The swollen Elbe river on Sunday rose to record levels in parts of northern Germany, but authorities said the worst of recent flooding would soon be over.
Hitzacker has been hit hardest this weekend by the flooding Elbe
In Lauenberg, in the state of Schleswig-Holstein, the river rose another five centimeters overnight to 9.09 meters (around 30 feet) and was expected to reach a depth of 9.20 centimeters, a local authority spokesman said.
"We have the situation completely in hand," he said, adding that measures had been taken to protect historic buildings.
The river, which normally lies at around five meters, has flooded cellars and threatened severe damage to 16th and 17th century houses.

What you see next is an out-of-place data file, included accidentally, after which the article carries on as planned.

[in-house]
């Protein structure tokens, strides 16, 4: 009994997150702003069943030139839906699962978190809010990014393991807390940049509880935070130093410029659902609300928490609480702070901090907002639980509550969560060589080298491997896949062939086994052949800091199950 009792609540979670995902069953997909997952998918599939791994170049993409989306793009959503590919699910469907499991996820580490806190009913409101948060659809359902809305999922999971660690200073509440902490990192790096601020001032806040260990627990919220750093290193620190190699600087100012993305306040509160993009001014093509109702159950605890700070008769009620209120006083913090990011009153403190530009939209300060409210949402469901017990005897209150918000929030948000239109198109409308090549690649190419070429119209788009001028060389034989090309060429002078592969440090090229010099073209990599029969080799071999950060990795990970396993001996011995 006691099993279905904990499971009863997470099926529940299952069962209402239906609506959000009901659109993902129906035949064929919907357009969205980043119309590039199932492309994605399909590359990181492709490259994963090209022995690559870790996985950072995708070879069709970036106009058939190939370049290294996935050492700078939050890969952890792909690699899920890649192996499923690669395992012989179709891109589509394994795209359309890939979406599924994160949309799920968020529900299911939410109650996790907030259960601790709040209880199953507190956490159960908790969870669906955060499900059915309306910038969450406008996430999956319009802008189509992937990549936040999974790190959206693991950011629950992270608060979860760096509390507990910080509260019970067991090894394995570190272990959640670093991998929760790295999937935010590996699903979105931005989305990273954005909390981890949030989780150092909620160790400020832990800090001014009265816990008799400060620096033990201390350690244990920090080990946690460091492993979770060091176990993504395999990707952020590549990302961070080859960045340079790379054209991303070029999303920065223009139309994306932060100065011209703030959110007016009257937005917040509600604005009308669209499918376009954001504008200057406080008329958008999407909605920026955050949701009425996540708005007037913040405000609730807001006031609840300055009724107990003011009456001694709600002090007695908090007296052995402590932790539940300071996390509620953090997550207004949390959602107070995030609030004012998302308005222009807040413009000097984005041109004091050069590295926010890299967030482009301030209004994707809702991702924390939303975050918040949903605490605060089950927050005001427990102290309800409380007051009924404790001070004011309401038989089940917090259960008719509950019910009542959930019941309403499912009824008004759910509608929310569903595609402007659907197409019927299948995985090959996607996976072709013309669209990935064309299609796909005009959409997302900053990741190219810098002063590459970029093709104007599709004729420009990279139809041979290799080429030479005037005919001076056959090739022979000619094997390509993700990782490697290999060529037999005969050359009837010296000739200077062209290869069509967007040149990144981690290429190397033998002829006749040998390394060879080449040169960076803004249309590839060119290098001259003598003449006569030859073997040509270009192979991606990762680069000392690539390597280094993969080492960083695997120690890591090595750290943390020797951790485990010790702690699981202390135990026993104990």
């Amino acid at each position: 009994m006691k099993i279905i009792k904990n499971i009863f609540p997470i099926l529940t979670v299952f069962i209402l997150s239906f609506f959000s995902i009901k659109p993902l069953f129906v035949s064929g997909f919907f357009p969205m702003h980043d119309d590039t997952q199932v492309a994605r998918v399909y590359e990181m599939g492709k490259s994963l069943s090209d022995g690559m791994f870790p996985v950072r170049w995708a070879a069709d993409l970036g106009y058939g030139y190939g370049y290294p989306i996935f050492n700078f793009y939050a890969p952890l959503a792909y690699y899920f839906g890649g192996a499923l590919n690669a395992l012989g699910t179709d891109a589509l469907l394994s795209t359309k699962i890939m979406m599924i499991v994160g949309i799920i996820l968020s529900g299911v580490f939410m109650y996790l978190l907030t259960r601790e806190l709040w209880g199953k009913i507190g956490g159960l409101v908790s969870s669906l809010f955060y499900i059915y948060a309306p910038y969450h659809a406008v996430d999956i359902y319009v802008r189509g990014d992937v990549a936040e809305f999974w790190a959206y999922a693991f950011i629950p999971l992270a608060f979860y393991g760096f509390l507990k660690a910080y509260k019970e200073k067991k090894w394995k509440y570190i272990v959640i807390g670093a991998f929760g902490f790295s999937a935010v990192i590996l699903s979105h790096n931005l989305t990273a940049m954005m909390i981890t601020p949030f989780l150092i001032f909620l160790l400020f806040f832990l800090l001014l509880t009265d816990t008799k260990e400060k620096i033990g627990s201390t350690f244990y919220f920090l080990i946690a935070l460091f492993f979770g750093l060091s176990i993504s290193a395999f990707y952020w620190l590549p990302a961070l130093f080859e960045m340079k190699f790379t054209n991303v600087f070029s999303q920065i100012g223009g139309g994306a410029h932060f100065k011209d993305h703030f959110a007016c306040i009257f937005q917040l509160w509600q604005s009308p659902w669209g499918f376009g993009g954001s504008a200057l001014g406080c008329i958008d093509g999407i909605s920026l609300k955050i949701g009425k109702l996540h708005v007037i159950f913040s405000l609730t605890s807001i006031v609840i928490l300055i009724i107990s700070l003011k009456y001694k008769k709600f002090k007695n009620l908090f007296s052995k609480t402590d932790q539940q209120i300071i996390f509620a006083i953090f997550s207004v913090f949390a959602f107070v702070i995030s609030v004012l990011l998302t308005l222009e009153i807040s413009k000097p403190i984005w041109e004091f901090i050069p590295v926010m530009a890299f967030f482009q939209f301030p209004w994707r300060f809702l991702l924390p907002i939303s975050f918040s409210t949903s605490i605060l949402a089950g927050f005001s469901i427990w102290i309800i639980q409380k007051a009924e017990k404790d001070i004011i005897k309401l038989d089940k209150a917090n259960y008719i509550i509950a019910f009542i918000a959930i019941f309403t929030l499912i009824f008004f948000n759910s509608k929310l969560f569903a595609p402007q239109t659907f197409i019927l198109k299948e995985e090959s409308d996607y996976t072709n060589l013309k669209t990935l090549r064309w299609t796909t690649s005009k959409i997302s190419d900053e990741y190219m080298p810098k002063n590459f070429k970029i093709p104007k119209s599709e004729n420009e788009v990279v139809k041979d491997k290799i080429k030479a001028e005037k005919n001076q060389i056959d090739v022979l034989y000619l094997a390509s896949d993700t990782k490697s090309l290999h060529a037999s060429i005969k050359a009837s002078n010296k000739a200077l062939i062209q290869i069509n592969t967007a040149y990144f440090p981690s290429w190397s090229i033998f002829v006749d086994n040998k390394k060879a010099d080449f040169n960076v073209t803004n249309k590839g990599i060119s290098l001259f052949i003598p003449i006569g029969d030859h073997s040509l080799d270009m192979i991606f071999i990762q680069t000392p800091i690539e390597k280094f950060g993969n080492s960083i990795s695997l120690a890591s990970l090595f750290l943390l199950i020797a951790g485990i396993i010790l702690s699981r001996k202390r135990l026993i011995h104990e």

Upstream at Hitzacker, most of the old town was under water after the river swelled to almost three times its normal level of 2.75 meters.
It was 12 centimeters deeper on Sunday morning than in 2002 when northern and eastern Germany suffered devastating floods, but authorities said they expected it would not go beyond the current level of 7.63 meters.
"We are assuming that we have reached the limit," a spokeswoman for the city said, adding that the water was expected to start receding on Monday.
Authorities believed it would take around 12 days to drain away.
Some 3,200 rescue workers and soldiers had been rushed to the area in recent days to place thousands of sandbags along the river to reinforce dykes.
Chancellor Angela Merkel was expected to visit Hitzacker on Sunday afternoon, and take a helicopter flight over other flooded areas.
The Elbe flooded parts of the eastern state of Saxony earlier this month as snow melted at the beginning of spring. It swelled to more than three times its normal level before receding.
The historic state capital of Dresden escaped damage, unlike in 2002 when it was badly hit by the floodwaters.